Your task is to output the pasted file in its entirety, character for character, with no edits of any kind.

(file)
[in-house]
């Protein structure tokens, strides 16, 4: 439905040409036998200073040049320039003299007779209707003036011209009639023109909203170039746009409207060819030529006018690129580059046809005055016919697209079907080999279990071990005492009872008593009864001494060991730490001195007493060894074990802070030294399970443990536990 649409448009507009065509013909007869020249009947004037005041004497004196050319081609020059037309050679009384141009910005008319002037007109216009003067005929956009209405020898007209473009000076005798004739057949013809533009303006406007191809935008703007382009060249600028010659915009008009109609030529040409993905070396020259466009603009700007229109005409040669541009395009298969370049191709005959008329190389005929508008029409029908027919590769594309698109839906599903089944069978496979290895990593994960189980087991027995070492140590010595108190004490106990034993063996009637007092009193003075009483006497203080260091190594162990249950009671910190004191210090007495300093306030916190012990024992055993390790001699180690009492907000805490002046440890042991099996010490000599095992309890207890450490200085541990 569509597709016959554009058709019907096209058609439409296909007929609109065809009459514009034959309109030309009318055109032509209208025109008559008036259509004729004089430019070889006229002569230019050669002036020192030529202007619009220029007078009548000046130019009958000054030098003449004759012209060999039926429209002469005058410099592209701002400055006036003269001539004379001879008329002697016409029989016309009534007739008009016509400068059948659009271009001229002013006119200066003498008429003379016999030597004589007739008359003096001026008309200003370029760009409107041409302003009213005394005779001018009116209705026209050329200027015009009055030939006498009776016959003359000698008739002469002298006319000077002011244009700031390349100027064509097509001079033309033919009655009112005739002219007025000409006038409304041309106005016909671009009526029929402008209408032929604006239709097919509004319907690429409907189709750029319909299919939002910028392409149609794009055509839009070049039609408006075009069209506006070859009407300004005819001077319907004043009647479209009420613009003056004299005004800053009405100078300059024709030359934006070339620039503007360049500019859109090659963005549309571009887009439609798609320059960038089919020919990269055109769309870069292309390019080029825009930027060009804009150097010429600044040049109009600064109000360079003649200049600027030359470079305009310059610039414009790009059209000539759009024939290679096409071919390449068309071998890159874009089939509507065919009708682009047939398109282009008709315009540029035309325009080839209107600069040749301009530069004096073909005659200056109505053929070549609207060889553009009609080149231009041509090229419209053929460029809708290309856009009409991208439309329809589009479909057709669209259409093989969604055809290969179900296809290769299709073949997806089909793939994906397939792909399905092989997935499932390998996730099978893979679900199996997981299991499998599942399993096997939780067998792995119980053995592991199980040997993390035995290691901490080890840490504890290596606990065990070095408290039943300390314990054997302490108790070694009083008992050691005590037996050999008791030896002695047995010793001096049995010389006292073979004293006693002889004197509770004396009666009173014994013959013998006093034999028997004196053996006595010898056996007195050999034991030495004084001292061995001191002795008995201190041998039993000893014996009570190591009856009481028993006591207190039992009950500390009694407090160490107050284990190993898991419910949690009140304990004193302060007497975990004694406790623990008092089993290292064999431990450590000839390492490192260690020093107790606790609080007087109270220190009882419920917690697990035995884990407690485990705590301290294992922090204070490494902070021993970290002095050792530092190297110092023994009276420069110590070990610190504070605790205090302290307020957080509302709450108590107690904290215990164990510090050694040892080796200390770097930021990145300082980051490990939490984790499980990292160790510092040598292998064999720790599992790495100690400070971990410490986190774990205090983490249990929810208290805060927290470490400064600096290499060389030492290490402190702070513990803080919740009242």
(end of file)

[in-house]
């Protein structure tokens, strides 16, 4: 439905040409036998200073040049320039003299007779209707003036011209009639023109909203170039746009409207060819030529006018690129580059046809005055016919697209079907080999279990071990005492009872008593009864001494060991730490001195007493060894074990802070030294399970443990536990 649409448009507009065509013909007869020249009947004037005041004497004196050319081609020059037309050679009384141009910005008319002037007109216009003067005929956009209405020898007209473009000076005798004739057949013809533009303006406007191809935008703007382009060249600028010659915009008009109609030529040409993905070396020259466009603009700007229109005409040669541009395009298969370049191709005959008329190389005929508008029409029908027919590769594309698109839906599903089944069978496979290895990593994960189980087991027995070492140590010595108190004490106990034993063996009637007092009193003075009483006497203080260091190594162990249950009671910190004191210090007495300093306030916190012990024992055993390790001699180690009492907000805490002046440890042991099996010490000599095992309890207890450490200085541990 569509597709016959554009058709019907096209058609439409296909007929609109065809009459514009034959309109030309009318055109032509209208025109008559008036259509004729004089430019070889006229002569230019050669002036020192030529202007619009220029007078009548000046130019009958000054030098003449004759012209060999039926429209002469005058410099592209701002400055006036003269001539004379001879008329002697016409029989016309009534007739008009016509400068059948659009271009001229002013006119200066003498008429003379016999030597004589007739008359003096001026008309200003370029760009409107041409302003009213005394005779001018009116209705026209050329200027015009009055030939006498009776016959003359000698008739002469002298006319000077002011244009700031390349100027064509097509001079033309033919009655009112005739002219007025000409006038409304041309106005016909671009009526029929402008209408032929604006239709097919509004319907690429409907189709750029319909299919939002910028392409149609794009055509839009070049039609408006075009069209506006070859009407300004005819001077319907004043009647479209009420613009003056004299005004800053009405100078300059024709030359934006070339620039503007360049500019859109090659963005549309571009887009439609798609320059960038089919020919990269055109769309870069292309390019080029825009930027060009804009150097010429600044040049109009600064109000360079003649200049600027030359470079305009310059610039414009790009059209000539759009024939290679096409071919390449068309071998890159874009089939509507065919009708682009047939398109282009008709315009540029035309325009080839209107600069040749301009530069004096073909005659200056109505053929070549609207060889553009009609080149231009041509090229419209053929460029809708290309856009009409991208439309329809589009479909057709669209259409093989969604055809290969179900296809290769299709073949997806089909793939994906397939792909399905092989997935499932390998996730099978893979679900199996997981299991499998599942399993096997939780067998792995119980053995592991199980040997993390035995290691901490080890840490504890290596606990065990070095408290039943300390314990054997302490108790070694009083008992050691005590037996050999008791030896002695047995010793001096049995010389006292073979004293006693002889004197509770004396009666009173014994013959013998006093034999028997004196053996006595010898056996007195050999034991030495004084001292061995001191002795008995201190041998039993000893014996009570190591009856009481028993006591207190039992009950500390009694407090160490107050284990190993898991419910949690009140304990004193302060007497975990004694406790623990008092089993290292064999431990450590000839390492490192260690020093107790606790609080007087109270220190009882419920917690697990035995884990407690485990705590301290294992922090204070490494902070021993970290002095050792530092190297110092023994009276420069110590070990610190504070605790205090302290307020957080509302709450108590107690904290215990164990510090050694040892080796200390770097930021990145300082980051490990939490984790499980990292160790510092040598292998064999720790599992790495100690400070971990410490986190774990205090983490249990929810208290805060927290470490400064600096290499060389030492290490402190702070513990803080919740009242």